What is Blockchain?
A blockchain is a peer-to-peer network of computers known as nodes that both participate and monitor asset transfers. Every transfer is recorded on each user’s computer (node), generating a platform of trust based on several identical copies of the ledger.
What makes blockchain technology so valuable is that it removes the need for a centralized third party, which improves efficiency, security and reliability for countless industries.
Blockchain technology is revolutionizing industries from finance to agriculture. Businesses large and small are taking on the challenge of integrating this technology into their operations.
Blockchain has especially impacted marketing, legal and payments for countless businesses.
This enables the creation of a public ledger that can be traced and recorded by all participants.
With recent banking scandals and financial crises in mind, blockchain technology provides an extra level of security for small business payments. It may be in the best interest of small businesses to secure their funds with blockchain technology.
Similar to Google Docs allowing users to work on the same project simultaneously, blockchain allows users public access to money transfers that would otherwise be private. As a result, any modifications are monitored by all users, adding further security measures.
Blockchain technology found its origin in cryptocurrencies like Bitcoin. It enabled the exchange of the currency, recording each blockchain money transfer into a publicly-accessible digital ledger.
Notable users of public blockchains are Ethereum, Ripple, and of course Bitcoin.
Blockchain originated from cryptocurrencies, acting as a vehicle for these digital assets to be transferred. Here are three cryptocurrencies that blockchain helps to facilitate:
The first major cryptocurrency, Bitcoin blew up newsreels in late 2017 when its value jumped to nearly 20,000USD. It was created by the unidentified Satoshi Nakamoto in 2009. Bitcoin’s blockchain ledger is the most popular and widely-used public blockchain. Despite its potential as a global digital currency, it has attracted stigma and critique due to heightened criminal activity and value volatility.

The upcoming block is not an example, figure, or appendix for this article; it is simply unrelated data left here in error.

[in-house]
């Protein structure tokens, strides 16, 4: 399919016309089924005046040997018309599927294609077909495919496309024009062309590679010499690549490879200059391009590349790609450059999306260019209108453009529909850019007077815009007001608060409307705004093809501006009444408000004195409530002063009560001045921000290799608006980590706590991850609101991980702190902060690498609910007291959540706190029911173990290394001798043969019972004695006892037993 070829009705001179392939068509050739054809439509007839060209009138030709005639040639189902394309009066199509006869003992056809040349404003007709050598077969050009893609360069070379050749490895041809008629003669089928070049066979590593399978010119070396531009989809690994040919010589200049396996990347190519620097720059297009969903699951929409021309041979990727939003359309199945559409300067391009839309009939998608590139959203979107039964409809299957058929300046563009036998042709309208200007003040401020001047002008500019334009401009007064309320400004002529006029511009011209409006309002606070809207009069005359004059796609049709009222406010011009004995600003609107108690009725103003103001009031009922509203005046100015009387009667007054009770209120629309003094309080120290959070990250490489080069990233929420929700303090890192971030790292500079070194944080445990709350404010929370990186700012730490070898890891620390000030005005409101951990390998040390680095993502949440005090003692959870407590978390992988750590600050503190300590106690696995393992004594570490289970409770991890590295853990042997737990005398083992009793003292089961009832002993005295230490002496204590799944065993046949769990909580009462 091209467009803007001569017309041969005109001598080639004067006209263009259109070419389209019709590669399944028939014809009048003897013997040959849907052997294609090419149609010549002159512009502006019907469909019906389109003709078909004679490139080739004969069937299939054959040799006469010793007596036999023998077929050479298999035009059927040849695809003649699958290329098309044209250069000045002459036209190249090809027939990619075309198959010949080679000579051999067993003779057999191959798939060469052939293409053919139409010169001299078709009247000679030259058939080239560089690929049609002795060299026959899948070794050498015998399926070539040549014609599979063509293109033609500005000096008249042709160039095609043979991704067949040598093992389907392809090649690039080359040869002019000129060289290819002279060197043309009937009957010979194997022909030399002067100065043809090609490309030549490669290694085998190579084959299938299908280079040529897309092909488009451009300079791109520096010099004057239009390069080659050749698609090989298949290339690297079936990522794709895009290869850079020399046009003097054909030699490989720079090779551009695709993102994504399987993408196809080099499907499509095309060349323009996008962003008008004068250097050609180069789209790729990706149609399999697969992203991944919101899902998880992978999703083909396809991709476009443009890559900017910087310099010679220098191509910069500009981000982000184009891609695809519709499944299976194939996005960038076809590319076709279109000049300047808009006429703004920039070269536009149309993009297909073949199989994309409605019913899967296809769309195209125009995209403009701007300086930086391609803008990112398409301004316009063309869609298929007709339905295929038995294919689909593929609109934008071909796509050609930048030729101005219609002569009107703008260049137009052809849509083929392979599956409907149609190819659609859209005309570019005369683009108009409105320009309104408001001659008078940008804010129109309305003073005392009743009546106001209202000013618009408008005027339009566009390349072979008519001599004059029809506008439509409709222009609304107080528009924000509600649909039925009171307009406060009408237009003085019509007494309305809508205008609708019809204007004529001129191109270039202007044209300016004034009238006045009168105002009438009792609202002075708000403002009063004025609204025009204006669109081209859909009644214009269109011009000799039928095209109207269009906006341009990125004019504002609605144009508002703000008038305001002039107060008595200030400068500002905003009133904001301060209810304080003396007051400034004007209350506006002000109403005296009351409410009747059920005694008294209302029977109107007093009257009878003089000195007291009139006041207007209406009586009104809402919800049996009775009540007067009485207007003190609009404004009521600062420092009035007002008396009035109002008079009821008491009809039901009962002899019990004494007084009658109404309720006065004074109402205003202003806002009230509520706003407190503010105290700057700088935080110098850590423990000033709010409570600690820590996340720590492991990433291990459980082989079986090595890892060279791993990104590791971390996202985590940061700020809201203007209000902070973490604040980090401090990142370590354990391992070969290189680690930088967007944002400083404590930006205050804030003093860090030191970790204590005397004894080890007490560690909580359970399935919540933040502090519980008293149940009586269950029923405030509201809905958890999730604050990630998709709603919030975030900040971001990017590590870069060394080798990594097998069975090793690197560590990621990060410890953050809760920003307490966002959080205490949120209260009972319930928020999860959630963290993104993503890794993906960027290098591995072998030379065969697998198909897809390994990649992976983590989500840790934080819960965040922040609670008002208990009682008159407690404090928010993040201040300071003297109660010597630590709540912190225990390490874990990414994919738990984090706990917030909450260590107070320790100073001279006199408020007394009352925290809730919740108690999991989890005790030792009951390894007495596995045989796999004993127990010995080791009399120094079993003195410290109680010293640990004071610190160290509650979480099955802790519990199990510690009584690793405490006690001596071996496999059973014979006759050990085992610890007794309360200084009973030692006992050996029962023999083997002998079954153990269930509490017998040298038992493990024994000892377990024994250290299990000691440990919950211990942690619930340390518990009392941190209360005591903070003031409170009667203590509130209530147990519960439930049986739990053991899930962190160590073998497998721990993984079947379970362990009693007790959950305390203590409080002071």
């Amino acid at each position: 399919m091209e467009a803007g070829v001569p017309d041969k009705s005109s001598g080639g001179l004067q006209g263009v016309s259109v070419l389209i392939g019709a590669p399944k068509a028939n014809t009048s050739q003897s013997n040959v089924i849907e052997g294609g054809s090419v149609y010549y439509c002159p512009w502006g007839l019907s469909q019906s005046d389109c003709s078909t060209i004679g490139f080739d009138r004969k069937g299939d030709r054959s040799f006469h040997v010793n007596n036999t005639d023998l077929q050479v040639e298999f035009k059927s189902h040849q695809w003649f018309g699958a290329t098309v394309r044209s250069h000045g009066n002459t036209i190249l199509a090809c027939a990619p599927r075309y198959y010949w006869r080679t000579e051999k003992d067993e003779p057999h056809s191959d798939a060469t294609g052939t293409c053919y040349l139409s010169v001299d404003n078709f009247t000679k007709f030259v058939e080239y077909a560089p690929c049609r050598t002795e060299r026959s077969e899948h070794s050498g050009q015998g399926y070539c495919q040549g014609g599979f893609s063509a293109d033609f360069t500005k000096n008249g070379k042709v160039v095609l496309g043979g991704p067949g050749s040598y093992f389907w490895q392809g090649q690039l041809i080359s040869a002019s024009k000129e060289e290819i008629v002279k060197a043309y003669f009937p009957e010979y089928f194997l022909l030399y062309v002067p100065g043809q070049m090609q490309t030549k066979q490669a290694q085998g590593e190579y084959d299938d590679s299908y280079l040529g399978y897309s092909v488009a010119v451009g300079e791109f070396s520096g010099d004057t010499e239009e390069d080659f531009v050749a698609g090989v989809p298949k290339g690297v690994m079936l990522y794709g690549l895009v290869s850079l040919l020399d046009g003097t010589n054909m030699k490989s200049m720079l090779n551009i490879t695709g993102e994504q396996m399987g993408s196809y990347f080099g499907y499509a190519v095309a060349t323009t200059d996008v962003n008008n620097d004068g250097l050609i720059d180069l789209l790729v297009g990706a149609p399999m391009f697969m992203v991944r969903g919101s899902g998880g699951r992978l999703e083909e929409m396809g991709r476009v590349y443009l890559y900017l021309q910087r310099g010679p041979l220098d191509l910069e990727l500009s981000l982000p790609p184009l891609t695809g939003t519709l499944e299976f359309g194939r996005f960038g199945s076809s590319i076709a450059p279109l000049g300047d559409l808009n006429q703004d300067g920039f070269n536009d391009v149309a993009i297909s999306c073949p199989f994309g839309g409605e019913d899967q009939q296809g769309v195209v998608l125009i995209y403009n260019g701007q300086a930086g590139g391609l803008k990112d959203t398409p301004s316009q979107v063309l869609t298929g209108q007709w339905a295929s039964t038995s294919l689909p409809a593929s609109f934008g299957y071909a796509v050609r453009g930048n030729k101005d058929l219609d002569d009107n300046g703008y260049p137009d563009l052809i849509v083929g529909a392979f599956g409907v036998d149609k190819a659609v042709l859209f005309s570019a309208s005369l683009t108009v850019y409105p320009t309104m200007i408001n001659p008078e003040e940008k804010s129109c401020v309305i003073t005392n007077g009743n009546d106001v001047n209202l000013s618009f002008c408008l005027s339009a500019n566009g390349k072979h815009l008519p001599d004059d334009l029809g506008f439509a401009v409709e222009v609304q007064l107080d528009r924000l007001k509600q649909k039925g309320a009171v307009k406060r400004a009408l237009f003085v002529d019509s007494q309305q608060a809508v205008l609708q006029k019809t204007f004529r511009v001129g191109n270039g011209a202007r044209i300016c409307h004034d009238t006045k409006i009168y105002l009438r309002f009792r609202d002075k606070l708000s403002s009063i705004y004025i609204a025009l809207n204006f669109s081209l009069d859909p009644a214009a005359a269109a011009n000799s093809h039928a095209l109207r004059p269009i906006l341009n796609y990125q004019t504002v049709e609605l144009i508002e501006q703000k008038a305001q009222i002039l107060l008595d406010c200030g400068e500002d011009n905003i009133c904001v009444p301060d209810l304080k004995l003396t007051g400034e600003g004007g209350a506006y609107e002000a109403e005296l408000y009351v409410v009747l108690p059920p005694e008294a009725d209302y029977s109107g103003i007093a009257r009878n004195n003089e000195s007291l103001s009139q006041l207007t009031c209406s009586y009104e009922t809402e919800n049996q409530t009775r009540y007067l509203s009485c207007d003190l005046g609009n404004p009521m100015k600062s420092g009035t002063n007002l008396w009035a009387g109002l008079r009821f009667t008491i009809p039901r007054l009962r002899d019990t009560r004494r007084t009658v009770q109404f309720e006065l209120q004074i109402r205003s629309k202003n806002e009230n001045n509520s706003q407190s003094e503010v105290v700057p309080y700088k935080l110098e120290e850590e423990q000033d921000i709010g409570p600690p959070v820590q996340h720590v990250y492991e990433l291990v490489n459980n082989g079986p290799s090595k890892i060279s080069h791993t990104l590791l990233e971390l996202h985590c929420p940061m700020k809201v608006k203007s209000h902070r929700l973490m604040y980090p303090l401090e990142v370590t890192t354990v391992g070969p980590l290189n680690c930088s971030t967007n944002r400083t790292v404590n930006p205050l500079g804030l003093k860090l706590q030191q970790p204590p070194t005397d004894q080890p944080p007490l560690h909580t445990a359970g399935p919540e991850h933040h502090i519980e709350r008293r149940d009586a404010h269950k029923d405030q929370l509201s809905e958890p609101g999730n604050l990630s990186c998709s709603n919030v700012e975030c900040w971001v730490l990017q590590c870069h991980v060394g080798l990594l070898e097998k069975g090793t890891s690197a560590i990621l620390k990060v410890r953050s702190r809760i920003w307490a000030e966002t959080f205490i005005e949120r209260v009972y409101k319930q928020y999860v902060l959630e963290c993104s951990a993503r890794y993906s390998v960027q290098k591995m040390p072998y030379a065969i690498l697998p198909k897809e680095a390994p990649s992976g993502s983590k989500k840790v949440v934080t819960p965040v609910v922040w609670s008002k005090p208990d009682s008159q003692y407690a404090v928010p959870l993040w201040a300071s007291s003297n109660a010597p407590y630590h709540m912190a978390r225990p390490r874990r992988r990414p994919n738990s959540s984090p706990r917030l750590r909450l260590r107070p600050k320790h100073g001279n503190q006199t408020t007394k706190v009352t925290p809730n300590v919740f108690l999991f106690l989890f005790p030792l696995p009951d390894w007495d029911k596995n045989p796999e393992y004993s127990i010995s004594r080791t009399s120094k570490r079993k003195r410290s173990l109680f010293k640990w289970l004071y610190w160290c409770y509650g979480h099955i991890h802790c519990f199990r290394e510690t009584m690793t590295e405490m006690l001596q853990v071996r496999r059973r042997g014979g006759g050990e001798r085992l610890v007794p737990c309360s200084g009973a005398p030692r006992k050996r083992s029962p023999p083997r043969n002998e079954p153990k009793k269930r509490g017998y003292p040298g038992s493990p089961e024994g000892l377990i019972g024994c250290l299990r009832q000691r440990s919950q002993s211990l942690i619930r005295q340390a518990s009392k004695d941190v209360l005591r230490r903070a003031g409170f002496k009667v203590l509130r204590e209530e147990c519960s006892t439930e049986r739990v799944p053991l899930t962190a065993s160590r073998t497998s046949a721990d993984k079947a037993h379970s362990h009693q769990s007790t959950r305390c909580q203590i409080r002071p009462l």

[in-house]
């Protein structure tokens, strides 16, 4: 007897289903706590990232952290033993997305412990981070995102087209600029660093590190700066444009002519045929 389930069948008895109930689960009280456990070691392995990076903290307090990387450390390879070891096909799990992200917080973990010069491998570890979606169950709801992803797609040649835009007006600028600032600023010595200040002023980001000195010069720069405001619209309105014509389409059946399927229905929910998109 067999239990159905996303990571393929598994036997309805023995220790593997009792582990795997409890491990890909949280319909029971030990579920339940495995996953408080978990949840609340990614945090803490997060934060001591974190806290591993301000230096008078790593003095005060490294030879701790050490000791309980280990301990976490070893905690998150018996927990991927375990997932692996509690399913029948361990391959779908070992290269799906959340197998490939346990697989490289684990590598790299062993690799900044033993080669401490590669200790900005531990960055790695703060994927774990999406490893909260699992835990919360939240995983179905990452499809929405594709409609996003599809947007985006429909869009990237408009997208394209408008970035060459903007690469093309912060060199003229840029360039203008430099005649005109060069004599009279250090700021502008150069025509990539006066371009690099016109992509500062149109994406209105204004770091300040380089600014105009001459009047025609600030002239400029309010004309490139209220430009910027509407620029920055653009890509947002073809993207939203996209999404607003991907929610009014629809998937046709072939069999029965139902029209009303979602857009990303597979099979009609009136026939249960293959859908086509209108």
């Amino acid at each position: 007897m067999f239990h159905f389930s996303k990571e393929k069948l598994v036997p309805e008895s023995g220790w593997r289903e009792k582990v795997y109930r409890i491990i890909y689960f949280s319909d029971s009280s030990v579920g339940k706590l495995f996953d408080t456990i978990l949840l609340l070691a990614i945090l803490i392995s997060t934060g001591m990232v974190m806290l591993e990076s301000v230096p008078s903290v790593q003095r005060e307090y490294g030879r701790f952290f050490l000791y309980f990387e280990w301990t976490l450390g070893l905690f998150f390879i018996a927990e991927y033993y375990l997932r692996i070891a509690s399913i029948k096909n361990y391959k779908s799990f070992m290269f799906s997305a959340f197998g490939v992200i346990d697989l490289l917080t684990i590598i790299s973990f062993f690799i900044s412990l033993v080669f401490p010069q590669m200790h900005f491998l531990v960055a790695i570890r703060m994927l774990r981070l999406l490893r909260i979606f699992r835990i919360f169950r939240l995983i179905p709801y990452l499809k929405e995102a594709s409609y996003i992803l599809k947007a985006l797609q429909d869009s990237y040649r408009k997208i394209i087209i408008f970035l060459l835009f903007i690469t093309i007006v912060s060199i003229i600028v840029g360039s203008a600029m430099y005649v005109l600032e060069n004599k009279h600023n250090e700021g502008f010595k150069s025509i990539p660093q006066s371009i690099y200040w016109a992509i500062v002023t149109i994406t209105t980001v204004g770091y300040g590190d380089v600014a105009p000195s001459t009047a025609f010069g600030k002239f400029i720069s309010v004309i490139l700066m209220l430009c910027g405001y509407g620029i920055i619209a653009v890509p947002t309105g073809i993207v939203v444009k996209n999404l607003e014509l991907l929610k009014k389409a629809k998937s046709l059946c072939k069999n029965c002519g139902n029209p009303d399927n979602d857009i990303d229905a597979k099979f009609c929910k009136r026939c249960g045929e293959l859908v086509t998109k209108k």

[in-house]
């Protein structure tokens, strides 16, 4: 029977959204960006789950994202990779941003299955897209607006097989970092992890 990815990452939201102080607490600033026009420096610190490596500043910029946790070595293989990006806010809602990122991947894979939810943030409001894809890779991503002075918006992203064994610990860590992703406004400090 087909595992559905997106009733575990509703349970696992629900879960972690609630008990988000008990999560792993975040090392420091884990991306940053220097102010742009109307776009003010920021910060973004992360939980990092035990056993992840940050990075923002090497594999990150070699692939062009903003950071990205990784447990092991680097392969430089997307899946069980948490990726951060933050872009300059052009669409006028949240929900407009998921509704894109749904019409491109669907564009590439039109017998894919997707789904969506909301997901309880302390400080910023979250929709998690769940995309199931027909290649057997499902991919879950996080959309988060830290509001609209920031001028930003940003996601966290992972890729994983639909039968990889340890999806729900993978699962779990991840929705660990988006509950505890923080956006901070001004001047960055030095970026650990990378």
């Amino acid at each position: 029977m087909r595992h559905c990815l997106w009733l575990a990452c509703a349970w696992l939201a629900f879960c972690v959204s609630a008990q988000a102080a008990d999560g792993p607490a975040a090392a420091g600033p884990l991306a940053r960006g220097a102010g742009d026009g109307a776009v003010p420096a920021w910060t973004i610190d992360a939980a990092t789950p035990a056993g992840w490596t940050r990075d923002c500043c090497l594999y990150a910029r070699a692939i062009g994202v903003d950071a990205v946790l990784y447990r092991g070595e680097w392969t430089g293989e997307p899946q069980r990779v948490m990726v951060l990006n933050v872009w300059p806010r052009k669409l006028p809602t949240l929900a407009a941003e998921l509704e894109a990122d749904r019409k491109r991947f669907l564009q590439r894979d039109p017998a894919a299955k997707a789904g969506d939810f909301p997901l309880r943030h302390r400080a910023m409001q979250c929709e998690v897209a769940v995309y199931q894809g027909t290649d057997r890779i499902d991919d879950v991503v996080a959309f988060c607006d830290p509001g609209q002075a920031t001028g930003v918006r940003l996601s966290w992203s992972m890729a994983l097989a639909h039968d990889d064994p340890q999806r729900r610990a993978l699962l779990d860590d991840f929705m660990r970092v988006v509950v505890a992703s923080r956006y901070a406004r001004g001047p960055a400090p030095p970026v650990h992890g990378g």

Ether is a cryptocurrency created by Ethereum, a computing platform focusing on blockchain smart contracts. Ether is arguably the world’s second most popular cryptocurrency behind Bitcoin. Like Bitcoin, it’s value has skyrocketed, while fortunately lacking the reputation in criminal activity of its predecessor.
Ripple worked with B2B payments as a currency exchange and remittance network before releasing its cryptocurrency, XRP. Arguably the third most popular cryptocurrency, XRP doesn’t require a proof-of-work system like Bitcoin. Instead, blockchain money transfers with XRP follow a consensus protocol in order to secure account balances within its system
Using Blockchain to transfer money
While it has been used in many fields since its introduction in 2009, blockchain technology is still most widely used in money transfers and transaction reconciliation.
But, cryptocurrencies aren’t the only funds that can be transferred on a distributed ledger. This is what you need to know to help you utilize this groundbreaking technology to its fullest extent.
Using Blockchain to send money
Blockchain was built for the purpose of facilitating money transfers that are fast, safe and secure.